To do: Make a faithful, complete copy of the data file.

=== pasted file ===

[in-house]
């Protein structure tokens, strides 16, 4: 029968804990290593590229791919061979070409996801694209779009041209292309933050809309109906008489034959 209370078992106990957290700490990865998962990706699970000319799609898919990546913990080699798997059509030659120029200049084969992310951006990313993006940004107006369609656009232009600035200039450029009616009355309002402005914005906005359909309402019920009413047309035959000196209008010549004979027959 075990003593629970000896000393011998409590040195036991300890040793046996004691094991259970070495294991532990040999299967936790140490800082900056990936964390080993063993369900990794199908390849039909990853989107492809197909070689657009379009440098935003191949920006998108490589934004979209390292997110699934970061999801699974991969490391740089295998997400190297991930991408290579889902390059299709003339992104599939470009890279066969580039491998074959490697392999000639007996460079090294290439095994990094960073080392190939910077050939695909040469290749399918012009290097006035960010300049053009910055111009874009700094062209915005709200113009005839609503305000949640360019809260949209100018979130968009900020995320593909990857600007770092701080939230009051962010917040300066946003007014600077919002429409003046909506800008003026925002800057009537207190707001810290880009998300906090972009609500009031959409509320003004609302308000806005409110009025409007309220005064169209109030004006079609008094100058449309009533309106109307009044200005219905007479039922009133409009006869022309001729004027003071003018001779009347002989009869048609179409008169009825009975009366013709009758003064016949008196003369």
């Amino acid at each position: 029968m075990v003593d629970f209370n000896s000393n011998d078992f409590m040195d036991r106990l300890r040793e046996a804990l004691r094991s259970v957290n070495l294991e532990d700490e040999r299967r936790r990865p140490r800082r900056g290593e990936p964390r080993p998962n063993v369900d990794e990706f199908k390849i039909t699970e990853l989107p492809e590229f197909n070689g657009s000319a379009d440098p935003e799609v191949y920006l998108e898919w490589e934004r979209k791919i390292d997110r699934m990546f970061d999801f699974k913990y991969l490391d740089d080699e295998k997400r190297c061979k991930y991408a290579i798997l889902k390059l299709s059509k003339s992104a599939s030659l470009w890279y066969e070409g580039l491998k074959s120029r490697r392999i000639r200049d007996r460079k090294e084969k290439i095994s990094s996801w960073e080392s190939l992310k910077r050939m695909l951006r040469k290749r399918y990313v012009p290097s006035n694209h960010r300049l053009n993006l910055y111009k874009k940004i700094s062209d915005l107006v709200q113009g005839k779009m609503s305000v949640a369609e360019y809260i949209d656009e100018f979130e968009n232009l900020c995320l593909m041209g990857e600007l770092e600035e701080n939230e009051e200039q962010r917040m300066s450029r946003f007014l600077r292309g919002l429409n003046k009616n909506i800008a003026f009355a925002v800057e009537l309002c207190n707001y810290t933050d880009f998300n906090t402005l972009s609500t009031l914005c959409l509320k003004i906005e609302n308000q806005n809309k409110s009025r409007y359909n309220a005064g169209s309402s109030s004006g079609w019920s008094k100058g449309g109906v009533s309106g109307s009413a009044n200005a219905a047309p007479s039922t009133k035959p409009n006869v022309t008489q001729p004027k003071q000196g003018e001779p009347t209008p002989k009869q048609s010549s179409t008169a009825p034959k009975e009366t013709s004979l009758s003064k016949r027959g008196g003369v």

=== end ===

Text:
[in-house]
């Protein structure tokens, strides 16, 4: 029968804990290593590229791919061979070409996801694209779009041209292309933050809309109906008489034959 209370078992106990957290700490990865998962990706699970000319799609898919990546913990080699798997059509030659120029200049084969992310951006990313993006940004107006369609656009232009600035200039450029009616009355309002402005914005906005359909309402019920009413047309035959000196209008010549004979027959 075990003593629970000896000393011998409590040195036991300890040793046996004691094991259970070495294991532990040999299967936790140490800082900056990936964390080993063993369900990794199908390849039909990853989107492809197909070689657009379009440098935003191949920006998108490589934004979209390292997110699934970061999801699974991969490391740089295998997400190297991930991408290579889902390059299709003339992104599939470009890279066969580039491998074959490697392999000639007996460079090294290439095994990094960073080392190939910077050939695909040469290749399918012009290097006035960010300049053009910055111009874009700094062209915005709200113009005839609503305000949640360019809260949209100018979130968009900020995320593909990857600007770092701080939230009051962010917040300066946003007014600077919002429409003046909506800008003026925002800057009537207190707001810290880009998300906090972009609500009031959409509320003004609302308000806005409110009025409007309220005064169209109030004006079609008094100058449309009533309106109307009044200005219905007479039922009133409009006869022309001729004027003071003018001779009347002989009869048609179409008169009825009975009366013709009758003064016949008196003369």
């Amino acid at each position: 029968m075990v003593d629970f209370n000896s000393n011998d078992f409590m040195d036991r106990l300890r040793e046996a804990l004691r094991s259970v957290n070495l294991e532990d700490e040999r299967r936790r990865p140490r800082r900056g290593e990936p964390r080993p998962n063993v369900d990794e990706f199908k390849i039909t699970e990853l989107p492809e590229f197909n070689g657009s000319a379009d440098p935003e799609v191949y920006l998108e898919w490589e934004r979209k791919i390292d997110r699934m990546f970061d999801f699974k913990y991969l490391d740089d080699e295998k997400r190297c061979k991930y991408a290579i798997l889902k390059l299709s059509k003339s992104a599939s030659l470009w890279y066969e070409g580039l491998k074959s120029r490697r392999i000639r200049d007996r460079k090294e084969k290439i095994s990094s996801w960073e080392s190939l992310k910077r050939m695909l951006r040469k290749r399918y990313v012009p290097s006035n694209h960010r300049l053009n993006l910055y111009k874009k940004i700094s062209d915005l107006v709200q113009g005839k779009m609503s305000v949640a369609e360019y809260i949209d656009e100018f979130e968009n232009l900020c995320l593909m041209g990857e600007l770092e600035e701080n939230e009051e200039q962010r917040m300066s450029r946003f007014l600077r292309g919002l429409n003046k009616n909506i800008a003026f009355a925002v800057e009537l309002c207190n707001y810290t933050d880009f998300n906090t402005l972009s609500t009031l914005c959409l509320k003004i906005e609302n308000q806005n809309k409110s009025r409007y359909n309220a005064g169209s309402s109030s004006g079609w019920s008094k100058g449309g109906v009533s309106g109307s009413a009044n200005a219905a047309p007479s039922t009133k035959p409009n006869v022309t008489q001729p004027k003071q000196g003018e001779p009347t209008p002989k009869q048609s010549s179409t008169a009825p034959k009975e009366t013709s004979l009758s003064k016949r027959g008196g003369v």